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Burr Trail Road   |  Bristlecone Pine Photo

Utah's Scenic Backways

There’s a faster way. There’s even a smoother road. In some cases, the pavement simply ends, becoming anything from packed gravel to deep ruts. For some, it’s the end of the road. For others, it’s just beginning.

Although just as breathtaking as the state's scenic byways, Utah's 58 scenic backways don’t meet the road standards necessary to be considered a byway – often combining winding explorations with paths known for rough surfaces and extreme grades. On some drives you’ll join fellow travelers who’ve left the main highway behind for more relaxed auto touring. On others you’ll find yourself in solitude on a wild and rugged backcountry, where high-clearance, four-wheel-drive and self-sufficiency are your only guests.

Top 10 Undiscovered Utah Roads Travel Guides & Maps

Scenic Backways By Region

Planning and Preparedness

Plan To Be Self-Sufficient

Backway travel is an adventure to be taken seriously. Visitors will encounter narrow backways, roads in isolated, unpredictable terrain, even roads suitable for any vehicle in good weather but completely impassable in wet or winter conditions. Some are downright dangerous for the unprepared traveler. Plan to be self-sufficient, with water (in summer, a gallon per person per day), food, adequate fuel, a spare tire and tools, protection from weather and camping supplies.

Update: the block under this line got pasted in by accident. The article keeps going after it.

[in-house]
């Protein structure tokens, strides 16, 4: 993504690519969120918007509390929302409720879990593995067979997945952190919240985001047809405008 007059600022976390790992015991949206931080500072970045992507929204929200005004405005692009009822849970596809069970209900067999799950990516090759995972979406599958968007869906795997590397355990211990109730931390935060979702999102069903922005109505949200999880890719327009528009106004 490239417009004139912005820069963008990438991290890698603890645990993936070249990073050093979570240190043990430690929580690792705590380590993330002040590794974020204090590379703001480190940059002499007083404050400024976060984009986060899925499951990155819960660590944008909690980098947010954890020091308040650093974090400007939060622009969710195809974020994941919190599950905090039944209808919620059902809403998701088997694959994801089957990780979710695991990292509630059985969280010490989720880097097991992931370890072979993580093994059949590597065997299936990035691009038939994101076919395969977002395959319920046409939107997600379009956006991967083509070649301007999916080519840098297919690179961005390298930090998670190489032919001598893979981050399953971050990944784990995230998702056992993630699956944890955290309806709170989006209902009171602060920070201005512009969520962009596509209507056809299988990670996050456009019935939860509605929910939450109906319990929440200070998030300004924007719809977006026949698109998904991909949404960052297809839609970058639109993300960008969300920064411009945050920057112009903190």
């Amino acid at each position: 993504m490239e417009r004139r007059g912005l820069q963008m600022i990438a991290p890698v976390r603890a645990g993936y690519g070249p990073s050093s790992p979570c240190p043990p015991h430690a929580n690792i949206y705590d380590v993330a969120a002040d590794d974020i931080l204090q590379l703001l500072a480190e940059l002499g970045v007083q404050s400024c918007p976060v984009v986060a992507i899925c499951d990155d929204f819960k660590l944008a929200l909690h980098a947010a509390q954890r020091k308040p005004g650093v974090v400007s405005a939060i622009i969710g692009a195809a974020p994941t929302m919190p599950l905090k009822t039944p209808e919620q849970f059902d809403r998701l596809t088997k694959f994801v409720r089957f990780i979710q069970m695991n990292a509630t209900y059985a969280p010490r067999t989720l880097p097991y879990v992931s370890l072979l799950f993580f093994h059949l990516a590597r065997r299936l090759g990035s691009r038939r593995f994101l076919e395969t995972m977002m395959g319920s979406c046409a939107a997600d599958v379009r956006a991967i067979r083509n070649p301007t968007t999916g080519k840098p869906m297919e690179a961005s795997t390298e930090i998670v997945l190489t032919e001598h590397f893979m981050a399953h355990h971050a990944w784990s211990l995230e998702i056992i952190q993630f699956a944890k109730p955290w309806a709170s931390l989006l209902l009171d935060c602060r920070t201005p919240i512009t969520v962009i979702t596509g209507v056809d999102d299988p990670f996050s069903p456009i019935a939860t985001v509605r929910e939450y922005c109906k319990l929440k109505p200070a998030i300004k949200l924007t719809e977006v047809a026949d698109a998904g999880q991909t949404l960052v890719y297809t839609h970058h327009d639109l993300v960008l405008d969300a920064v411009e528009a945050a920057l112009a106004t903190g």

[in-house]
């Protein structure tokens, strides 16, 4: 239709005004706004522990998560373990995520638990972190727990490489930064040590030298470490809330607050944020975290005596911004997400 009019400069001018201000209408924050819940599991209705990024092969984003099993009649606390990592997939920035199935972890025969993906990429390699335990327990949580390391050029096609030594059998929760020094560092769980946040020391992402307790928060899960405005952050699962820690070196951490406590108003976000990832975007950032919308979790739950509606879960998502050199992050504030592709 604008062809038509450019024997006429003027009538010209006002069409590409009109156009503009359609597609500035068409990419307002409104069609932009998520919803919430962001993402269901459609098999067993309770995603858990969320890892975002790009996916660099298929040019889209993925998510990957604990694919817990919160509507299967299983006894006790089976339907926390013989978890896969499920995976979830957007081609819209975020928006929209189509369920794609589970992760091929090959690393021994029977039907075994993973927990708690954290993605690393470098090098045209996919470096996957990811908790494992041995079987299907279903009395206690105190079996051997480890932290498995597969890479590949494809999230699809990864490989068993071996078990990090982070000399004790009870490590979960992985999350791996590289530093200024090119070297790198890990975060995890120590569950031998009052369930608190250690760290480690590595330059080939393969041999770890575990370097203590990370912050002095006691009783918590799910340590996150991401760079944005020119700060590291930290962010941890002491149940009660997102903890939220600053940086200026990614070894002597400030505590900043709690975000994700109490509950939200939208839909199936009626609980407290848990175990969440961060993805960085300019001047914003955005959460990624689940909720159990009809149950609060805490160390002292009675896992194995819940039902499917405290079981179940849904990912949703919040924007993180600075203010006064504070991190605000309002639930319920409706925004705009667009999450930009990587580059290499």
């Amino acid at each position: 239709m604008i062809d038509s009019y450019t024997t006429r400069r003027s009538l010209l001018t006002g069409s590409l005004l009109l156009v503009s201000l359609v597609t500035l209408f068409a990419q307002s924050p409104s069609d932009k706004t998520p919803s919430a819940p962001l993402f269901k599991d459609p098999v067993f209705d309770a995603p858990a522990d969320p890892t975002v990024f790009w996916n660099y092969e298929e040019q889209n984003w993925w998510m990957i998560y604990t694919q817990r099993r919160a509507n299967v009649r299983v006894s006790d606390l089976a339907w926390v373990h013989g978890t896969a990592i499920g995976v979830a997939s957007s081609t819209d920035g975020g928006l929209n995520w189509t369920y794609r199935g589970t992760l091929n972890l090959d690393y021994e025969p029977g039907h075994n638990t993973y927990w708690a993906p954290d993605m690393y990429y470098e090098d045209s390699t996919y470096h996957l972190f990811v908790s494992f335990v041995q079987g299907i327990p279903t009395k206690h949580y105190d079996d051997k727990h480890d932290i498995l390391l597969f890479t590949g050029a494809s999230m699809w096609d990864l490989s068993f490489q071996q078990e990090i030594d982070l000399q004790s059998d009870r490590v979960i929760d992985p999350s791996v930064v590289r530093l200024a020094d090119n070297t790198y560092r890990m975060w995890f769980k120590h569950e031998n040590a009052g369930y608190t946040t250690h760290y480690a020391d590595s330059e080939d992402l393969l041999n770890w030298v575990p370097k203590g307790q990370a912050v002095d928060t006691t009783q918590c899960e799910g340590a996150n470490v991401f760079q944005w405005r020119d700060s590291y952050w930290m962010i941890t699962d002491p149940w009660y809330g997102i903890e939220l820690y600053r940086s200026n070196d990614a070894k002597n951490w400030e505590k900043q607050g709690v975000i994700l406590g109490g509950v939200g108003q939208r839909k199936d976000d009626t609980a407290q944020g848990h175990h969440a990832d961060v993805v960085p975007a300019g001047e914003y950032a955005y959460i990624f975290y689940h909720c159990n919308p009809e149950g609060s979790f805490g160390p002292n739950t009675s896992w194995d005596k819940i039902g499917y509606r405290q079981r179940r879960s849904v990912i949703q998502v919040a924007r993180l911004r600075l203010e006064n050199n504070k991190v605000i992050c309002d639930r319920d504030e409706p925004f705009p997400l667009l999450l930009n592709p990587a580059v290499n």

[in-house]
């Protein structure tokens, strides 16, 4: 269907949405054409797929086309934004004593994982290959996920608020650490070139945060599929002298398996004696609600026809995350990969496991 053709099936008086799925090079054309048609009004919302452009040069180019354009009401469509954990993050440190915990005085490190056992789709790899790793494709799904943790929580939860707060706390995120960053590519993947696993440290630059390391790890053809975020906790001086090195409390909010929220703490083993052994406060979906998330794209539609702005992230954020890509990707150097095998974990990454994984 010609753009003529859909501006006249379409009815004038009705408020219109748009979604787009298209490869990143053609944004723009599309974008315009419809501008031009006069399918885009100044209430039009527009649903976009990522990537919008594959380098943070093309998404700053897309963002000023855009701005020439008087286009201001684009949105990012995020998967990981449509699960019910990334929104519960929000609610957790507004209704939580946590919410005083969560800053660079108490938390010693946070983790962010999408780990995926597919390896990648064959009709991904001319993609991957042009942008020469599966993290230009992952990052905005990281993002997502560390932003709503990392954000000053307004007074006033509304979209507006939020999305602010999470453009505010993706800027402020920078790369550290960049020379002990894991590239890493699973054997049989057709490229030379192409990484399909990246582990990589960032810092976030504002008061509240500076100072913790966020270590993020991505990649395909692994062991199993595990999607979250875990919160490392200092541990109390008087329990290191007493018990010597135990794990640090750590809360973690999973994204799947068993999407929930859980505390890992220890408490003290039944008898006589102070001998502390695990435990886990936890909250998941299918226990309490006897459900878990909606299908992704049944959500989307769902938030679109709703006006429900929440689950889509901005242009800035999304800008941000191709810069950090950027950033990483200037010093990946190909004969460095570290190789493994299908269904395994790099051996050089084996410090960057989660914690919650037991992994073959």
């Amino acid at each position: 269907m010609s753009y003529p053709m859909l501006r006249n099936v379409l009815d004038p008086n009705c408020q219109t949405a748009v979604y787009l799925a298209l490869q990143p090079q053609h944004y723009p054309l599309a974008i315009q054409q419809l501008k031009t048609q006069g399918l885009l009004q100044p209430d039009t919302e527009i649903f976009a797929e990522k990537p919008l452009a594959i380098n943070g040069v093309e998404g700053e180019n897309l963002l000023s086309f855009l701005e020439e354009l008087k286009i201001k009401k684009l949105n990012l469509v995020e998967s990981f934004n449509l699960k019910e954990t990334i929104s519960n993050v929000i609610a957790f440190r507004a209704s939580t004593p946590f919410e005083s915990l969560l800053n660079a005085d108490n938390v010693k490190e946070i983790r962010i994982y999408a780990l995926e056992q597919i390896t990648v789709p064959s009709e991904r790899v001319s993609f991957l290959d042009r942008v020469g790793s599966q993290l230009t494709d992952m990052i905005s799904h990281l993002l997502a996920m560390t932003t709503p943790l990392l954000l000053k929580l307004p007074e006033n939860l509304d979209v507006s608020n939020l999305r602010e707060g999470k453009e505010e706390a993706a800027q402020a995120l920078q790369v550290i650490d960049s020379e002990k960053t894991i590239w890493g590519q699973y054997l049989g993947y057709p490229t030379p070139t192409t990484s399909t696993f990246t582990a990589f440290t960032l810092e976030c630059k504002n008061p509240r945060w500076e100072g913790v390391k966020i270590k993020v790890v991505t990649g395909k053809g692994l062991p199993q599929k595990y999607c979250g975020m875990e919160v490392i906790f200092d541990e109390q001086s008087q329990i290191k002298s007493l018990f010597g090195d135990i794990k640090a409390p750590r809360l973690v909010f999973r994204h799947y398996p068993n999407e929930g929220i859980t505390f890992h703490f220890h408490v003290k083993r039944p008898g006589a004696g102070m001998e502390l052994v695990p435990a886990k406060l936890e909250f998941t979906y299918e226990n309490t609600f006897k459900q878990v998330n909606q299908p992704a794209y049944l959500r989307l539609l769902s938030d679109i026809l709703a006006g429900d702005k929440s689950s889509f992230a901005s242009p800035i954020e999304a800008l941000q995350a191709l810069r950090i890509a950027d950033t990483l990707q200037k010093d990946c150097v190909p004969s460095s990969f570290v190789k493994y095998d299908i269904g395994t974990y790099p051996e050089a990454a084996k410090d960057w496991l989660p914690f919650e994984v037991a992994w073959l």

Check Road Conditions

Since many scenic backways travel through remote areas, travelers cannot count on having cell phone service. Where possible, plan ahead to stop at local visitor centers to ask about current road and weather conditions. All travelers, regardless of where they are going, should have a good road map, including detailed topographical maps. At the very least, all travelers should have a Utah Department of Transportation official highway mapLearn more about road conditions.

Road Difficulty Ratings 

Utah’s scenic backways vary widely in their degrees of difficulty, and generally include three types of travel routes:

Type 1: Roads that can accommodate normal touring cars. 
Type 2: Roads that require high-clearance type vehicles. 
Type 3: Roads that require 4-wheel drive vehicles or other specialized vehicles such as dirt bikes, all-terrain vehicles (ATV’s), etc.


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